This is a re-post of one of my most popular bits of writing in recent years. As I listen to parents of adult children talk honestly about their struggles, their confusion, pain and longing, I thought it might be good for all of us (me, too!) to revisit this series of posts today.


In 2018 I taught a message at my church about navigating the sometimes choppy waters of the relationship between parents and their adult children - Friends and Family: We're All Grown Up.

It came out of my ignorance, not my knowledge.

It flowed from my failure, not my success.

It stemmed from my pain, not my progress.

And it really resonated with people.

So, for the next few weeks or so, I am going to write more about this topic.

I created a Top 10 list of suggestions for healthy ways to navigate the waters of parents and adult children.

I will start with suggestion #10 (Make the Transition) for my next post and will write about that until everything I know about it (or think I know) is tapped out. Then I'll move to #9 and so we will proceed. I don't really know where this will go, but I am anxious to see.

The one thing I want to start with is this thought, however.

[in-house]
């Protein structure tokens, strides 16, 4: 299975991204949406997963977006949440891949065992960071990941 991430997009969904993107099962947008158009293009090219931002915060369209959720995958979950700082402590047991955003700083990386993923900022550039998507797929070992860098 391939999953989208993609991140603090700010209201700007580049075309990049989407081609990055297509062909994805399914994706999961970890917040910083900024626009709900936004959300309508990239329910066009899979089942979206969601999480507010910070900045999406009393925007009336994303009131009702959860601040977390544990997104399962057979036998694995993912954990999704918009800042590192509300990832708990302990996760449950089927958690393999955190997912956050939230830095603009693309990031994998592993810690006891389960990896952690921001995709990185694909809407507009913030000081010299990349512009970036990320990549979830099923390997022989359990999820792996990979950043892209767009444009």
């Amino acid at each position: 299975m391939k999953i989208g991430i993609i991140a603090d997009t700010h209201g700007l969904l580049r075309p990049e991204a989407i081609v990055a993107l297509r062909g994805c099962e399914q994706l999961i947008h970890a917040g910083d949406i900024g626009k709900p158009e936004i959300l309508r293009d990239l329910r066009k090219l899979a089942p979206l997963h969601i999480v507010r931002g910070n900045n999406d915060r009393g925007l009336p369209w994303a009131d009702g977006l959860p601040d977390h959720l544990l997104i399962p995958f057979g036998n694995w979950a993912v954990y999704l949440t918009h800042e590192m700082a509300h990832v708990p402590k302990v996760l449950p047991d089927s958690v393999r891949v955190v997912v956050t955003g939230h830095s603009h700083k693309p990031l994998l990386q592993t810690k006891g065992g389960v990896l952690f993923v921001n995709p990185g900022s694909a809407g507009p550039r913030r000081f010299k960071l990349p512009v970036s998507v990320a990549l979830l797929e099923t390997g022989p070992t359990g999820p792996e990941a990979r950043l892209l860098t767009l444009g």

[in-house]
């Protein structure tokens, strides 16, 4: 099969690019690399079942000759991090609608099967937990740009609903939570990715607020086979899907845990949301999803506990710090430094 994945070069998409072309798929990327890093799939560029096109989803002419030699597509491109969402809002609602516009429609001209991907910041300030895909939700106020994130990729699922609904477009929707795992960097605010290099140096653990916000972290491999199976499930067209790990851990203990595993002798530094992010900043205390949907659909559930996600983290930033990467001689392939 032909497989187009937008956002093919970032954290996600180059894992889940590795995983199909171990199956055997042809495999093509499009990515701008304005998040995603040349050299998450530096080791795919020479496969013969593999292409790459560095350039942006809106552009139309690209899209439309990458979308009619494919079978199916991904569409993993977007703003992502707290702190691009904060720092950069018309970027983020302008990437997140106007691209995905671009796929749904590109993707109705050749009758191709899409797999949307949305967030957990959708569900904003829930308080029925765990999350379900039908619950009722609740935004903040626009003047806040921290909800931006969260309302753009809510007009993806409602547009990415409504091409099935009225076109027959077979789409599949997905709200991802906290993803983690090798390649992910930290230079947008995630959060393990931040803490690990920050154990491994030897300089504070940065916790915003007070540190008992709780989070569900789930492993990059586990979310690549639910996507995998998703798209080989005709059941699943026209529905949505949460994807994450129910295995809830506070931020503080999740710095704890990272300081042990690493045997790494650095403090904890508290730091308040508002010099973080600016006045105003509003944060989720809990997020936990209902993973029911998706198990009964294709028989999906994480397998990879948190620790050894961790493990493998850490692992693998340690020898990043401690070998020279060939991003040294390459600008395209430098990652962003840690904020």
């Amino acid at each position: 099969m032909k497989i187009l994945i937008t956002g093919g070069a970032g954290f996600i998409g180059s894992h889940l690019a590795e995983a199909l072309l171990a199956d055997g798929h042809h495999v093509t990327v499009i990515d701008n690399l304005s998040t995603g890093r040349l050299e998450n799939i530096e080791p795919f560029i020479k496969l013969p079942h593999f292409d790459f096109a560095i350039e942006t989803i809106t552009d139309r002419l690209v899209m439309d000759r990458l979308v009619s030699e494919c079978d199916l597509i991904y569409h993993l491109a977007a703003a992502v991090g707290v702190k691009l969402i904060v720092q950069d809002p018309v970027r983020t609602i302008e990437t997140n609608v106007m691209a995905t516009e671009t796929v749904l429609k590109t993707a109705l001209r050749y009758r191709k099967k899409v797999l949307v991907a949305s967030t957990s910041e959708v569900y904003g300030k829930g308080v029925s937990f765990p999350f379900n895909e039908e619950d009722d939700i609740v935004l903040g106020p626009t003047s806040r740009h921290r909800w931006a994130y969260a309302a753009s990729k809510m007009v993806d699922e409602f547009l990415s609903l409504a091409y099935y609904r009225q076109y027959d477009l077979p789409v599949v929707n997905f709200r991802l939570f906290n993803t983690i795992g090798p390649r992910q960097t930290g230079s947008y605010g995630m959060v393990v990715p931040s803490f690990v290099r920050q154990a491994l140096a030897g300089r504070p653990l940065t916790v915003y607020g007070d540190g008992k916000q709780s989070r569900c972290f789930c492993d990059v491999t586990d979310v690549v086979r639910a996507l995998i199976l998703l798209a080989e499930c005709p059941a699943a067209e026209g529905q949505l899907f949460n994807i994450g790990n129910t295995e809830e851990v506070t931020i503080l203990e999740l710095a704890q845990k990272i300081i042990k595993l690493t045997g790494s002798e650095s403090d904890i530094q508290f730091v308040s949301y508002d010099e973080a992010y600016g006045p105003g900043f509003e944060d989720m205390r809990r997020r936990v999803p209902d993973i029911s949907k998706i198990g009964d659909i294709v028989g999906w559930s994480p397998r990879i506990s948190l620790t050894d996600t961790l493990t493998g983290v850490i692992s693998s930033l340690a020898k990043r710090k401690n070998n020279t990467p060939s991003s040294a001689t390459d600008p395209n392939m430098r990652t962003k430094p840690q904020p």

Just because I taught about this topic, just because I am writing about this topic, just because I am in the middle of the reality of this topic with my own incredible adults (who are still my kids, of course) don't think that I don't struggle, and struggle alot.

I do. I struggle. A lot.

I loved this quote from Rilke, for it describes what I so often feel and can't quite find the words to say:

“Do not assume that [s]he who seeks to comfort you now, lives untroubled among the simple and quiet words that sometimes do you good. His [her] life may also have much sadness and difficulty, that remains far beyond yours. Were it otherwise, [s]he would never have been able to find these words.”

― Rainer Maria Rilke

Do you get that? Do not assume that because I seek to comfort and to encourage, I live an untroubled life.

That is what I most want you to know.

I am in it with you. I share your joys, and I know your pain.

We're all in this together …